The theme of Joseph's knowledge versus the ignorance of the brothers serves to tie all of the aforementioned contrasting elements together. Thus the ultimate characteristic of the typecast becomes the ability to see God versus blindness to his presence. Though the narrator threads this theme throughout the entire narrative, he does not explicitly reveal the key to the puzzle until the end. Although we see the action of God in and through Joseph's character and the lack of divine reference from the characters of the brothers, we are unsure of the meaning of the God language. However, through the final three scenes the narrator reveals the importance of God's agency to the Joseph story. In these scenes Judah makes a plea on behalf of the brothers to spare Benjamin's life, Joseph reveals his true identity, and Jacob's death reveals the brothers' continued doubt in Joseph's forgiveness.

In the antepenultimate scene, head brother Judah begs Joseph to have mercy on Benjamin, who appears to have stolen a chalice. He does not recognize Joseph as his own brother, but instead flatteringly compares him to Pharaoh: "Please my lord, let your servant appeal to my lord, and do not be impatient with your servant, you who are the equal of Pharaoh" (Gen. 44:18). He recognizes his grievous need and stands at the depths of humility before his estranged brother. Next Judah recounts the story of Joseph's requests to see Benjamin and Jacob's reluctance to part with his youngest son. This reflective exchange situates the brothers between the demands of their earthly father, Jacob, and their heavenly father, acting through Joseph (Gen. 44:19-29). Unfortunately, the demands that they know how to follow, those of Jacob, leave them hungry. In order to be filled, the brothers must learn to understand the true Lord, God.

In the close of his speech, Judah asks to stay in Benjamin's stead, showing the brothers' faithfulness and not their jealousy to their father and half-brother: "Therefore, please let your servant remain as a slave to my lord instead of the boy, and let the boy go back with his brothers" (Gen. 44:33). This change in the behavior of Judah on behalf of the brothers causes the reader to wonder if the brothers have truly experienced a change of heart. Joseph's reaction serves to further illustrate this question.

In response to this first scene, Joseph's compassion overwhelms his stoic appearance and causes him to reveal his true identity. Notably, as Joseph reveals his true nature, the narrator reveals God as the true agent of affairs. All at once Joseph is exposed not only as the living brother, but also as an agent of the living God.

"Now do not be distressed or reproach yourselves because you sold me hither; it was to save life that God sent me ahead of you. It is now two years that there has been famine in the land, and there are still five years to come in which there shall be no yield from tilling. God has sent me ahead of you to ensure your survival on earth, and to save your lives in extraordinary deliverance. So it was not you who sent me here, but God; and He has made me a father to Pharaoh, lord [over] or all his household, and ruler over the whole land of Egypt." (Gen. 45:5-8)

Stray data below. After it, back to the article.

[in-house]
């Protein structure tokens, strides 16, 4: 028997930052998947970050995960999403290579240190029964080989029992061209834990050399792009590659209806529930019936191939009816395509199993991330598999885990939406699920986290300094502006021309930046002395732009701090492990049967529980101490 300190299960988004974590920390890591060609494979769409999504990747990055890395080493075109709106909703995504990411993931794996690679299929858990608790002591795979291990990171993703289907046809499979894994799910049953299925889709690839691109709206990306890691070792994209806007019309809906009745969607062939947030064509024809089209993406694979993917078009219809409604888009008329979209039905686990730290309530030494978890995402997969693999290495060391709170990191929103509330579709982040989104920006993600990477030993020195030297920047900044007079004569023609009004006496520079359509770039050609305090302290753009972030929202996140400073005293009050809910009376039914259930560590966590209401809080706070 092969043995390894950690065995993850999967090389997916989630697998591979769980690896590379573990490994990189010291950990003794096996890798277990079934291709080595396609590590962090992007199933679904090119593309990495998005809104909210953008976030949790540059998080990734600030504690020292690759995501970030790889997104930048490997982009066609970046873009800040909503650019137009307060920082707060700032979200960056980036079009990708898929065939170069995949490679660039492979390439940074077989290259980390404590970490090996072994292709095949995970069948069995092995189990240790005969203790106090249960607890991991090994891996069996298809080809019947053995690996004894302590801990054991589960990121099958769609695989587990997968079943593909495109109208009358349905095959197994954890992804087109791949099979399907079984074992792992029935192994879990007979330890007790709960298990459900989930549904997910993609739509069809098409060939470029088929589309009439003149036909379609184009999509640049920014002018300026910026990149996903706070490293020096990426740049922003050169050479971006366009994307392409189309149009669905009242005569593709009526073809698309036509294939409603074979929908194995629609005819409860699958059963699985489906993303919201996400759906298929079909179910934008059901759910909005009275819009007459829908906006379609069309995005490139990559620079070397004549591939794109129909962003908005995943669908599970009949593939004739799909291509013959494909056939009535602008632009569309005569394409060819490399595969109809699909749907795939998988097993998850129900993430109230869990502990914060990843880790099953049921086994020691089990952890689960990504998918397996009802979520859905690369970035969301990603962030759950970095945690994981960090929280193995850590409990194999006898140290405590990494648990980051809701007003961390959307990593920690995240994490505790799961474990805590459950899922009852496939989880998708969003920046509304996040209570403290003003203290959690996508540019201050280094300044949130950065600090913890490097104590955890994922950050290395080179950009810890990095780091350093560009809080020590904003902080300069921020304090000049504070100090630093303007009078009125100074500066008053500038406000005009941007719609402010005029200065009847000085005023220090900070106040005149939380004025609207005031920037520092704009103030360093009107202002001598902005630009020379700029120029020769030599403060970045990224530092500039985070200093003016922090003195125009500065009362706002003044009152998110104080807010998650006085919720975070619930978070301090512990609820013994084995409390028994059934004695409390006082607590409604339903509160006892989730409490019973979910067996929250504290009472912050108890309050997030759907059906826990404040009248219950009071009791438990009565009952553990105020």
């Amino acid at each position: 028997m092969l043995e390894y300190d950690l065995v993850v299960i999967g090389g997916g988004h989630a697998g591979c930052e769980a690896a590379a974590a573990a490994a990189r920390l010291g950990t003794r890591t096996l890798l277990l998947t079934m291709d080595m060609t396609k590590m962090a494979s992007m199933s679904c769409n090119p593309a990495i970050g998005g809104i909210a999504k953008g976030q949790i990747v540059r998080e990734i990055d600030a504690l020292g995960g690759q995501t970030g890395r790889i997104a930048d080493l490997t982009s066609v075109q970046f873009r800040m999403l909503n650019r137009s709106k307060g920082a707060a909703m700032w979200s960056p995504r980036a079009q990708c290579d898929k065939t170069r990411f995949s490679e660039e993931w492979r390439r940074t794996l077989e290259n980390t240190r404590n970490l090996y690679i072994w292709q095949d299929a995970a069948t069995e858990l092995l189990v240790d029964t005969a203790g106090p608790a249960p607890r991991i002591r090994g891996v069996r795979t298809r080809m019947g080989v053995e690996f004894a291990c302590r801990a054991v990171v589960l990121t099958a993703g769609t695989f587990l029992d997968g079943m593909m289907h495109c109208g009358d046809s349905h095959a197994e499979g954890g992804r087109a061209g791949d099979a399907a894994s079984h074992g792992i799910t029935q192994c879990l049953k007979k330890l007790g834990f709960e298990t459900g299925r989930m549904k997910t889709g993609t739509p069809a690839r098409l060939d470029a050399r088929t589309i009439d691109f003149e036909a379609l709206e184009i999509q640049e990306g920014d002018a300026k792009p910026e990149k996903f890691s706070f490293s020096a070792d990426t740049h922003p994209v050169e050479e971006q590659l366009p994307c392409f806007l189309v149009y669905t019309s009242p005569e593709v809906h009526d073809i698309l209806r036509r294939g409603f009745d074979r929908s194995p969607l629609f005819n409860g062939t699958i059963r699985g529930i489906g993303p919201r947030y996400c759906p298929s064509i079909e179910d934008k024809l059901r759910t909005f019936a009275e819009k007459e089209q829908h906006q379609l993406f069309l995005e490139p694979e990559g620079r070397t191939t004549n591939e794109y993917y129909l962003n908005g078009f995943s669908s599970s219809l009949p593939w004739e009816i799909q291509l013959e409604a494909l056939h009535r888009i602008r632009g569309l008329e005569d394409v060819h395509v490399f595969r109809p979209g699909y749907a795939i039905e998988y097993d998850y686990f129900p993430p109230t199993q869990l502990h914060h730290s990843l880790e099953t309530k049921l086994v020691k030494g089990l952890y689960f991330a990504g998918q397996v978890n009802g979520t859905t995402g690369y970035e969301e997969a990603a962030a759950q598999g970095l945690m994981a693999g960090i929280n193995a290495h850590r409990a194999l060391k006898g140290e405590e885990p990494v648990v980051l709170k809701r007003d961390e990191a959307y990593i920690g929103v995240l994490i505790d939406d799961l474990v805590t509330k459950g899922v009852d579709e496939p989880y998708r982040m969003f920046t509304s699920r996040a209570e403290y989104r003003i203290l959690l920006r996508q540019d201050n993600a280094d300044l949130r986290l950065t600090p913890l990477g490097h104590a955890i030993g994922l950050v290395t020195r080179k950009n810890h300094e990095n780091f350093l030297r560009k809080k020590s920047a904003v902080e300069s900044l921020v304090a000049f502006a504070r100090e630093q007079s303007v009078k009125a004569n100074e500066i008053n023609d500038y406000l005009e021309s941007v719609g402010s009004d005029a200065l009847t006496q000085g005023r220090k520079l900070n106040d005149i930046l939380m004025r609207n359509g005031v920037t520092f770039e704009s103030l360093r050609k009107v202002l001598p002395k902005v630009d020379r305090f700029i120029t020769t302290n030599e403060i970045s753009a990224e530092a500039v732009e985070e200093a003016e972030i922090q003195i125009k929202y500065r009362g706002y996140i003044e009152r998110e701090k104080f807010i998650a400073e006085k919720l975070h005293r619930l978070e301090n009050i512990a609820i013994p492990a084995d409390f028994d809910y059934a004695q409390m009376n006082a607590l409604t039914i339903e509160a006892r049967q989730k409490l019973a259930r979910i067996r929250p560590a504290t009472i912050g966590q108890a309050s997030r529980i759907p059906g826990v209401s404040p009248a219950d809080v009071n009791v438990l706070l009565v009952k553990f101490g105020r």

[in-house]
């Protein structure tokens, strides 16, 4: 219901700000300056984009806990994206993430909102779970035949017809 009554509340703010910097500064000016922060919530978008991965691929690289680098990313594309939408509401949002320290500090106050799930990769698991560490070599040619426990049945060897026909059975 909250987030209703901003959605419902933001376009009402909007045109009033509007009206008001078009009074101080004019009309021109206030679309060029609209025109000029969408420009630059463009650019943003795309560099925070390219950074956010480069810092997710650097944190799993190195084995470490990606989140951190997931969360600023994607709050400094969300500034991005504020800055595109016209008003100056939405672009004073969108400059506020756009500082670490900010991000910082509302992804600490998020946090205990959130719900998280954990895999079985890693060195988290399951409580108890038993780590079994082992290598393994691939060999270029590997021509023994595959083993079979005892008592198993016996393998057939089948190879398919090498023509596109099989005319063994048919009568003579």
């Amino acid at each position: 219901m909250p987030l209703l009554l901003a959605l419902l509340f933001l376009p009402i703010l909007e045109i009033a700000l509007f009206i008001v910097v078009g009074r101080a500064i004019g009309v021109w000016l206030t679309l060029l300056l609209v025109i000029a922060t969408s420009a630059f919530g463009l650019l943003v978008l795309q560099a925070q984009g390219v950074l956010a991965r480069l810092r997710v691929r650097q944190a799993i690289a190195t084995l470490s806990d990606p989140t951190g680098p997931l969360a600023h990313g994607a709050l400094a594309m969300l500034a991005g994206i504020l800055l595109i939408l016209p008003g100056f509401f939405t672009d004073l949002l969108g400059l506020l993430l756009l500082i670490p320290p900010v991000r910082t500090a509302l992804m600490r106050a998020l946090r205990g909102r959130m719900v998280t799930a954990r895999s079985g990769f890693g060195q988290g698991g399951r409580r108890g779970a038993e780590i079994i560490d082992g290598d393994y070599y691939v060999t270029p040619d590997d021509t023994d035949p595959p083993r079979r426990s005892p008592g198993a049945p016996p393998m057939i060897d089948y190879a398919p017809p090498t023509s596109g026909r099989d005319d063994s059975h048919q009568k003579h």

Suddenly Joseph reveals to the brothers knowledge of the hidden agency of God. Joseph makes clear that God is the actor: "God sent me," "God has made me" (Gen. 45:7-8). Rather than the brothers being responsible for Joseph's death, he makes clear that God deserves the responsibility for the actions that now result in familial unity, not death. Furthermore, God has a purpose for each and every one of his actions, and He sends Joseph for the purpose of his family's deliverance. At last the characters' paradigms are broken, and the brothers are afforded the knowledge that Joseph encompasses the entire time. Finally, they can see: "And now your eyes and the eyes of my brother Benjamin see that it is my own mouth that speaks to you" (Gen. 45:13).

At this point, the narrative not only comes into perspective for the brothers but also for the reader. The characters that previously existed as models for believers and unbelievers quickly seem to take on the roles of Christ and humanity. Joseph moves from a general vehicle of God to the ultimate sacrifice that God makes for the benefit of his sinful creation.

Just as humanity still doubts God despite the fact that he has been revealed and sacrificed for their life, however, the ultimate scene exposes the brothers' continual doubt. When their father, Jacob, dies, they fear that Joseph's compassion is untrue and that he will still enact revenge upon them for their previous deeds: "What if Joseph still bears a grudge against us and pays us back in full for all the wrong that we did to him?" (Gen. 50:15). In response, Joseph weeps as his brothers use a false plea from their father to elicit his forgiveness. Joseph sheds tears because they still do not understand the workings of the heavenly father that he represents. Joseph once again reiterates that it is not himself, but God, who is the master of their fate: "Do not be afraid! Am I in the place of God? Even though you intended to do harm to me, God intended it for good, in order to preserve a numerous people, as he is doing today. So have no fear; I myself will provide for you and your little ones" (Gen. 50:19-21).

Despite the glimmer of hope that comes with Joseph's remarks, and although the family weeps together in the end, the reader does not know whether it ultimately comprehends. Perhaps to understand completely would be to overcome their symbolism of humanity, and thus the narrator suspends the brothers in a state of unrelenting doubt.

Looking beyond the scope of the narrative in Joseph, God's agency within scripture can also be addressed. I have explored the narrator's use of human versus divine will to reveal the extent of God's agency through the Joseph story in Genesis, but a look at the New Testament reference to Joseph employs an entirely different method of expressing God's work.